Subprime Subprime loans affect families and communities in every corner of Oregon, by legislative district

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Subprime Subprime loans affect families and communities in every corner of Oregon, by legislative district

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With SB 1090, the Oregon legislature will address mortgage lending reform during the 2008 special session. As legislators take up the discussion, they should recognize that subprime mortgage lending and the predatory lending practices that sometimes accompany it affect Oregonians in every legislative district of the state.

Subprime Subprime loans affect families and communities in every corner of Oregon, by legislative district

With SB 1090, the Oregon legislature will address mortgage lending reform during the 2008 special session. As legislators take up the discussion, they should recognize that subprime mortgage lending and the predatory lending practices that sometimes accompany it affect Oregonians in every legislative district of the state.

Among legislative districts with the highest share of subprime mortgage originations in 2006 were those of several legislative leaders, including Senate President Peter Courtney (36.9 percent), Senate Republican Leader Ted Ferrioli (31.4 percent), and House Speaker Jeff Merkley (35.7 percent). Even in the district with the lowest share of subprime loans — House District 16, Rep. Sara Gelser — one in eight residents who took out a home loan in 2006 (13.0 percent) received a subprime loan.

Subprime loans themselves are not the problem; lending practices that sometimes accompany them are. SB 1090 protects Oregonians from predatory mortgage lending practices by requiring basic underwriting standards for home loans and holding mortgage brokers accountable for acting in borrowers’ best interest.

Although Oregon as a whole has so far been buffered from the worst of the mortgage crisis by a relatively strong housing market, prices are now slowing down or falling across much of the state. Oregonians should not be complacent about the need for mortgage lending reform.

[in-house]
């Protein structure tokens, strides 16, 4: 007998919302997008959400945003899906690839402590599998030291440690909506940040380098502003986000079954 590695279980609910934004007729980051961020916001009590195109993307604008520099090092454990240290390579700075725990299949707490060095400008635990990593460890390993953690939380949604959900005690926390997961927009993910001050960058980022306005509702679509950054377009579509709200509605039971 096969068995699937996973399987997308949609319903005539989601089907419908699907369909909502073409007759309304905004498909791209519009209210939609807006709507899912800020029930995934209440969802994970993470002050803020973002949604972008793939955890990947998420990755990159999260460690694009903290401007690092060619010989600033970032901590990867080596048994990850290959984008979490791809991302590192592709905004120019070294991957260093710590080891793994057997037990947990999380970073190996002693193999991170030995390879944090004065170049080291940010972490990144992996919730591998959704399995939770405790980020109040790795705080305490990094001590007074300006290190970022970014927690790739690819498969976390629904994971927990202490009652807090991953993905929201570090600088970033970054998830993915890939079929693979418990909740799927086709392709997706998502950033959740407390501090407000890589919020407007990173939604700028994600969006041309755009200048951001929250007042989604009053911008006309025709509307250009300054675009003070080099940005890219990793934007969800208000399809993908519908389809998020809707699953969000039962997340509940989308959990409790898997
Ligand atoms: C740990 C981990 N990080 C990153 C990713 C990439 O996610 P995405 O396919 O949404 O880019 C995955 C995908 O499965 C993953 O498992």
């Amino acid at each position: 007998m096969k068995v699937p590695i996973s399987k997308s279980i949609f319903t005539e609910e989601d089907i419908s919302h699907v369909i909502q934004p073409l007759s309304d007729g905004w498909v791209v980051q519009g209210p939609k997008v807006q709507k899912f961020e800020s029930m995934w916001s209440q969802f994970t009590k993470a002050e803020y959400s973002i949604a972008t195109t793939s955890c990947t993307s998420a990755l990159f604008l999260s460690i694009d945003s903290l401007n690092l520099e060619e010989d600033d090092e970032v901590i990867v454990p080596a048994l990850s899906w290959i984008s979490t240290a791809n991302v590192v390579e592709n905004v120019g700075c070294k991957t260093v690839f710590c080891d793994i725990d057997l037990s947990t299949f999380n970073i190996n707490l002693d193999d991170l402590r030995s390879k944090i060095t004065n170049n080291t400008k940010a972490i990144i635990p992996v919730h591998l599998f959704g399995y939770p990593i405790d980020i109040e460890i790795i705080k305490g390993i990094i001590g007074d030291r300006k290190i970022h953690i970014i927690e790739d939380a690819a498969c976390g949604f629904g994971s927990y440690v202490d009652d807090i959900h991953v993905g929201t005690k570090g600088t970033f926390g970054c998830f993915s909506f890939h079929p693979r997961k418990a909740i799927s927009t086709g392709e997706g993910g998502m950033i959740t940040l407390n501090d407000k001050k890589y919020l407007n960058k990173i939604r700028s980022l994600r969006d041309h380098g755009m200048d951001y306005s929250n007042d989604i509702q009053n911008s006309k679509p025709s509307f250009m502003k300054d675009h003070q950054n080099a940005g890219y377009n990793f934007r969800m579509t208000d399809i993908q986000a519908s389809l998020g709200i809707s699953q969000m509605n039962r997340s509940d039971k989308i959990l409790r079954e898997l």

Subprime share of loan originations in 2006, by Oregon legislative district

 

Senate district

Senator

# Subprime loans

# Loan originations

Subprime share

Share rank
1 Kruse 929 3,755 24.7% 15
2 Atkinson 1,268 5,187 24.4% 17
3 Bates 1,051 5,165 20.3% 27
4 Prozanski 954 4,272 22.3% 24
5 Verger 1,129 4,665 24.2% 19
6 Morrisette 1,422 5,076 28.0% 8
7 Walker 1,371 5,467 25.1% 14
8 Morse 944 4,193 22.5% 23
9 Girod 1,541 5,145 30.0% 6
10 Winters 1,591 6,006 26.5% 11
11 Courtney 1,718 4,651 36.9% 1
12 George, G. 1,479 5,391 27.4% 9
13 George, L. 1,857 7,614 24.4% 18
14 Haas 1,564 6,700 23.3% 21
15 Starr 1,933 7,141 27.1% 10
16 Johnson 1,631 6,209 26.3% 12
17 Avakian 1,132 7,113 15.9% 30
18 Burdick 1,149 6,698 17.2% 29
19 Devlin 1,144 6,400 17.9% 28
20 Schrader 1,624 6,285 25.8% 13
21 Brown 1,272 5,866 21.7% 26
22 Carter 1,868 7,553 24.7% 16
23 Gordly 1,445 6,242 23.1% 22
24 Monroe 2,414 7,025 34.4% 2
25 Monnes Anderson 2,039 6,482 31.5% 4
26 Metsger 1,447 6,080 23.8% 20
27 Westlund 2,763 12,406 22.3% 25
28 Whitsett 1,602 5,575 28.7% 7
29 Nelson 750 2,358 31.8% 3
30 Ferrioli 1,083 3,452 31.4% 5
Senate district average 1,470 5,872 25.5%


House district

Representative

# Subprime loans

# Loan originations

Subprime share

Share rank

1 Krieger 368 1,681 21.9% 47
2 Morgan 561 2,074 27.0% 26
3 Maurer 554 2,313 24.0% 35
4 Richardson 714 2,874 24.8% 32
5 Buckley 361 2,231 16.2% 57
6 Esquivel 690 2,934 23.5% 40
7 Hanna 559 2,123 26.3% 28
8 Holvey 395 2,149 18.4% 54
9 Roblan 482 1,938 24.9% 31
10 Cowan 647 2,727 23.7% 37
11 Barnhart 557 2,375 23.5% 41
12 Beyer 865 2,701 32.0% 8
13 Nathanson 450 2,181 20.6% 48
14 Edwards, C. 921 3,286 28.0% 18
15 Olson 738 2,610 28.3% 16
16 Gelser 206 1,583 13.0% 60
17 (vacant) 764 2,389 32.0% 9
18 Gilliam 777 2,756 28.2% 17
19 Cameron 834 3,016 27.7% 21
20 Berger 757 2,990 25.3% 29
21 Clem 914 2,513 36.4% 2
22 Komp 804 2,138 37.6% 1
23 Boquist 653 2,433 26.8% 27
24 Nelson 826 2,958 27.9% 19
25 Thatcher 896 3,277 27.3% 23
26 Krummel 961 4,337 22.2% 45
27 Read 582 3,104 18.8% 53
28 Barker 982 3,596 27.3% 24
29 Riley 1,057 3,331 31.7% 10
30 Edwards, D. 876 3,810 23.0% 42
31 Witt 947 3,161 30.0% 11
32 Boone 684 3,048 22.4% 44
33 Greenlick 526 3,945 13.3% 59
34 Bonamici 606 3,168 19.1% 52
35 Galizio 713 3,629 19.6% 49
36 Nolan 436 3,069 14.2% 58
37 Bruun 646 3,340 19.3% 51
38 Macpherson 498 3,060 16.3% 56
39 Scott 851 3,511 24.2% 34
40 Hunt 773 2,774 27.9% 20
41 Tomei 863 3,454 25.0% 30
42 Rosenbaum 409 2,412 17.0% 55
43 Shields 777 3,528 22.0% 46
44 Kotek 1,091 4,025 27.1% 25
45 Dingfelder 727 3,199 22.7% 43
46 Cannon 718 3,043 23.6% 39
47 Merkley 1,064 2,977 35.7% 3
48 Schaufler 1,350 4,048 33.3% 7
49 Minnis 1,081 3,181 34.0% 5
50 Lim 958 3,301 29.0% 15
51 Flores 691 2,890 23.9% 36
52 Smith, P. 756 3,190 23.7% 38
53 Whisnant 1,622 6,557 24.7% 33
54 Burley 1,141 5,849 19.5% 50
55 Gilman 911 3,070 29.7% 14
56 Garrard 691 2,505 27.6% 22
57 Smith, G. 356 1,193 29.8% 13
58 Jenson 394 1,165 33.8% 6
59 Huffman 703 2,353 29.9% 12
60 Bentz 380 1,099 34.6% 4
House district average 735 2,936 25.4%
Note: Analysis includes only conventional, single-family home purchase and refinance loans. A “subprime” loan here is one with an APR 3 points or more above U.S. Treasury securities of the same maturity or, for second mortgage loans, an APR 5 points or more above Treasury securities of the same maturity.
Source: OCPP analysis of Home Mortgage Disclosure Act data.

Download a PDF version of this table.

 

More about: housing

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Written by staff at the Oregon Center for Public Policy.

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